THE FIRST RULE OF ‘PSYCHIC CLUB’ IS…

So I joined a psychic circle. Yeah.

I was wondering where I could find a place to experiment with cold reading, mentalism, hypnosis and sneaky stuff free from those very frames, and – lo! – the Gods of the internet delivered.

So I now belong to a motley crew of people assembling once a week to develop our ‘psychic abilities’ under the supervision of Brenda (not her real name), our teacher.

First, let me say: I don’t believe in anything. I well remember the days when I plucked thoughts, feelings and impressions out of thin air and supposed myself magic if they ‘landed’. If Brenda and co find comfort and beauty in speculating about personality traits and angel colours, then who am I to rain on their parade?

My motivations are threefold:

1. You don’t know what you don’t know. People (particularly women) who believe they’re psychic, or who attribute certain phenomena to mystic beings and forces, simply may not have heard of things such as cold reading. Perhaps writing about my experiences will lead a few curious souls to look beyond the ‘woo woo’.

2. I’m not misrepresenting myself or misleading anyone. I am not psychic* and would never claim to be so.

3. I’m single and have fuck all else to do of a Friday night.

So – without further ado… Psychic Club began with some basic guided meditation and relax-o-therapy. We were instructed to unlock our door and enter our spiritual garden, where we would meet our Spirit Guide. I was thrilled to find The Amazing Randi waiting there for me, and we had a cup of tea and a good ole chuckle. Derren Brown then appeared and lectured me not to get carried away and ‘accidentally’ start a cult. So I sent him away – that man is such a spoilsport.

The fumes of a joss-stick smoking my way somewhat broke the spell of larking about in an imaginary garden. So I instead spent my time strategising for tonight’s test: psychometry.

Psychometry is the apparent ability to divine relevant information/associations from an unknown object. Brenda told us before the class started that we’d each ‘secretly’ place a personal object beneath a cloth on a tray; we’d then take something, perform a reading and give it back to the person we sensed it belonged to.

Now, there were 12 people in that class, excluding me and Brenda. Because I’m a genius (aka, have basic powers of observation) I noted that, on word of the test, six women plus a man motioned to consider/remove jewellery. Having marked them as spiritual types through their conversation and dress style, I realised rings or bracelets with crystals and precious stones would be much of a muchness to me – I’d fail to conjure up suitably spiritual things about, say, a hunk of rose quartz and then struggle to match it unless the person gave themselves away through sub-communication. So I made a note not to select anything that felt like an item of jewellery.

I also noted to avoid contributions from the two remaining men, who seemed lost – both actually and metaphorically. One indicated that he didn’t have anything about his person: I guessed he’d pop a coin in, but it turned out he went with earphones. The second arrived late and – on Brenda suggesting the types of objects we could put in, such as “jewellery or a watch” – he responded, “My watch?”, took it off in view of everyone and put that in. Brenda admonished him, but – alas – too late.

This resulted in the first reading from Earphones Man going something like this:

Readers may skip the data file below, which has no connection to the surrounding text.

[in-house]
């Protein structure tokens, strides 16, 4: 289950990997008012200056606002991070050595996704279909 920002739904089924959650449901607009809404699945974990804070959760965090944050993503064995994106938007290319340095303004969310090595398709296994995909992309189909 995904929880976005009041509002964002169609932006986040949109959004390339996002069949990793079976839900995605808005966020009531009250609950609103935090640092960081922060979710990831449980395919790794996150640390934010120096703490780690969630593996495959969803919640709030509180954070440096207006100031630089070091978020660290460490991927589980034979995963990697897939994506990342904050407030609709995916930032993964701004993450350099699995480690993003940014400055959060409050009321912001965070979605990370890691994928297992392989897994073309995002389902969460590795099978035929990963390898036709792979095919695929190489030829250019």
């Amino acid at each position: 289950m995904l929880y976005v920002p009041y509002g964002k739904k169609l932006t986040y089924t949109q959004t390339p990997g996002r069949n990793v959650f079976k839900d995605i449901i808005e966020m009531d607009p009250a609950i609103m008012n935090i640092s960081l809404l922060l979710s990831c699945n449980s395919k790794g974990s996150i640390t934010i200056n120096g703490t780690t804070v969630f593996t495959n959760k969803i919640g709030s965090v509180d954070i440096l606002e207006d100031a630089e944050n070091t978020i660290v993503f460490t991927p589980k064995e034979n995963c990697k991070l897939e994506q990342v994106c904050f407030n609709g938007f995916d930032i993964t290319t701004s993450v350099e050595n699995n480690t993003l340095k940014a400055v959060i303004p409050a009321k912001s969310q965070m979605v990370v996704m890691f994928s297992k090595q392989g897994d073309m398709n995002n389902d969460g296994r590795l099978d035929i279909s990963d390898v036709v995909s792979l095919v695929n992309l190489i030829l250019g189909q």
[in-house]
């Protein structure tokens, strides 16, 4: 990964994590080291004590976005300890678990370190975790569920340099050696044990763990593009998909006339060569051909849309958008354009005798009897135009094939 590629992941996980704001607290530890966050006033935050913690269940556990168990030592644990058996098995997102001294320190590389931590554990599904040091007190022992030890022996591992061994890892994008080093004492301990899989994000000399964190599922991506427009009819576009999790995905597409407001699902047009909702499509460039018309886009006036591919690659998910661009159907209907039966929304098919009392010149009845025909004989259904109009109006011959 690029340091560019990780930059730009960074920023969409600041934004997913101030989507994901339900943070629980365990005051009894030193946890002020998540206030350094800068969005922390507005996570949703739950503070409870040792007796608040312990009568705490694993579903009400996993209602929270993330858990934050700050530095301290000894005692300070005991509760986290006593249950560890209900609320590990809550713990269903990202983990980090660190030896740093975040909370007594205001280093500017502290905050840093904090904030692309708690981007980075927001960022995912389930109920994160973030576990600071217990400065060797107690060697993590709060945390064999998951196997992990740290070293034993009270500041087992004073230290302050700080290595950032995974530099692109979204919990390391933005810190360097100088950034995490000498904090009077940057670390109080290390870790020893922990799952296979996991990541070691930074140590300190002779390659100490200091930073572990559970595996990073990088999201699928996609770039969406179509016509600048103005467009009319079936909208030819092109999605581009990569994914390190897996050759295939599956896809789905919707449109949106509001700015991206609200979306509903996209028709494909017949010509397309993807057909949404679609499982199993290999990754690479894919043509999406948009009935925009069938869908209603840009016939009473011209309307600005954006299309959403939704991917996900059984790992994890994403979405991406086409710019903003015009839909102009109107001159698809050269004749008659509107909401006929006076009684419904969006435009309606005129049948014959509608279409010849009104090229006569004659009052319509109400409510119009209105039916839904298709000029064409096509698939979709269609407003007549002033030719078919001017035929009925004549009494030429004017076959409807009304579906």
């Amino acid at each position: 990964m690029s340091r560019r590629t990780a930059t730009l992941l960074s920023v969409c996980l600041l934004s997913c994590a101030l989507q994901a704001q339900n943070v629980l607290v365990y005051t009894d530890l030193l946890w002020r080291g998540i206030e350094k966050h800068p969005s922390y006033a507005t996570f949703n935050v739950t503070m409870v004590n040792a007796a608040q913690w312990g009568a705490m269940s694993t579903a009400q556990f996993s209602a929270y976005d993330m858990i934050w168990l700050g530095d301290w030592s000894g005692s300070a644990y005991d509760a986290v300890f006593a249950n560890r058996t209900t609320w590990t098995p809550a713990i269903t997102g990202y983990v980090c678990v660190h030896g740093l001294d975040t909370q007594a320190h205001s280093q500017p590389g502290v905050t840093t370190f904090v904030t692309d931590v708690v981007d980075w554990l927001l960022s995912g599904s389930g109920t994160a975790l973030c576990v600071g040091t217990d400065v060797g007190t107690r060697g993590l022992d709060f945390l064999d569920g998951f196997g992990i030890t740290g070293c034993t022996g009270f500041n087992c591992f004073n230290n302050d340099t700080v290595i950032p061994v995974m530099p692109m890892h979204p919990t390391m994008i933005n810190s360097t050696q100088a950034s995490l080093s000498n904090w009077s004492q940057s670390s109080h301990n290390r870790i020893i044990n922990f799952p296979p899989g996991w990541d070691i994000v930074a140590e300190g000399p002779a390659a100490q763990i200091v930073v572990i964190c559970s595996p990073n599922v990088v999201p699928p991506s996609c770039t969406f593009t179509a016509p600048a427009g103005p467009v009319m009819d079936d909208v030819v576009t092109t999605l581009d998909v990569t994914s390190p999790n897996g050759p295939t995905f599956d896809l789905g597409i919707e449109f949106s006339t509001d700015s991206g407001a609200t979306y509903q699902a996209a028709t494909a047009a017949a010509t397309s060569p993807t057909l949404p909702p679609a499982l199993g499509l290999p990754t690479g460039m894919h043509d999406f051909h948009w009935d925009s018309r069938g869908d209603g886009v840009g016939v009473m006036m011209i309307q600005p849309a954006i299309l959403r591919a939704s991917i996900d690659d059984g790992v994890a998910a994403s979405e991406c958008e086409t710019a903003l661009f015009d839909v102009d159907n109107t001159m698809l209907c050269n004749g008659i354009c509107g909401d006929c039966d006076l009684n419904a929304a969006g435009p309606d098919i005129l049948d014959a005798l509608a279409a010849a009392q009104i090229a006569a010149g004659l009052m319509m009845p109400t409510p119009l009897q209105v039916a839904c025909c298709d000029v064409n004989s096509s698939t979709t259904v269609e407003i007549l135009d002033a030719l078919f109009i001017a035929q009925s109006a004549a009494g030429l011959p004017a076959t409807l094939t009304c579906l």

Brenda: “So what do you make of this object?”

Earphones Man: “Well it’s his watch, isn’t it?”

[LAUGHTER]

Brenda: “Yes, but what impressions did you get from it?”

Earphones Man: “But I know it’s his watch because I heard him say something about his watch. And then he took it off and put it in.”

[EXPECTANT PAUSE]

Earphones Man: “Sorry. I didn’t get anything.”

Watch Man then got the earphones, wrongly sensing they belonged to a woman. When Earphones Man was reunited with them it was agreed it was “really weird” that they’d picked one another’s objects. Now, I find numbers the most boring of all the shapes, so I’m not going to run the stats, but this did not strike me as “weird” at all and set my expectations for what passes as ‘psychic’ in this circle pretty low.

I’ll write about my and Brenda’s readings in a separate post: I feel my first cold reading deserves a suitably dramatic build up. (But, long story short, I aced it!)

We then moved onto ‘energy work’. We paired up, one person standing behind the other, sensing when we were being pushed or pulled. Intriguingly, many people in Psychic Club are into Reiki – I shall have to investigate… I’m genuinely fascinated by the mysteries of our bodies and minds, but I have to confess that, in this case – as has been the case when I’ve done stuff like this on improv and hypnosis courses – much of the apparent ‘success’ is just getting in sync with someone.

We then did a ‘close down’ guided meditation so that we wouldn’t pick up on other people’s bullshit and bad vibes, willy nilly. Because Other People are just the worst.

Finally, we reflected on our experiences in our gardens. Because the first person to speak had a whole troupe of Spirit Guides with whom they regularly commune, this created a contagion of Spirit Guide descriptions. This meant that the three people who were not presented with books or scrolls by wise old folks or exotic ancestors felt pretty fucking inadequate and, I’m sure, will force their unconscious minds to come up with something more compelling next time around.

I made some vague statements about “an old man” who brought to mind “a magician”. I didn’t mention the cups of tea, the chuckling – or Uncle Derren.

*Or am I..? ;-)

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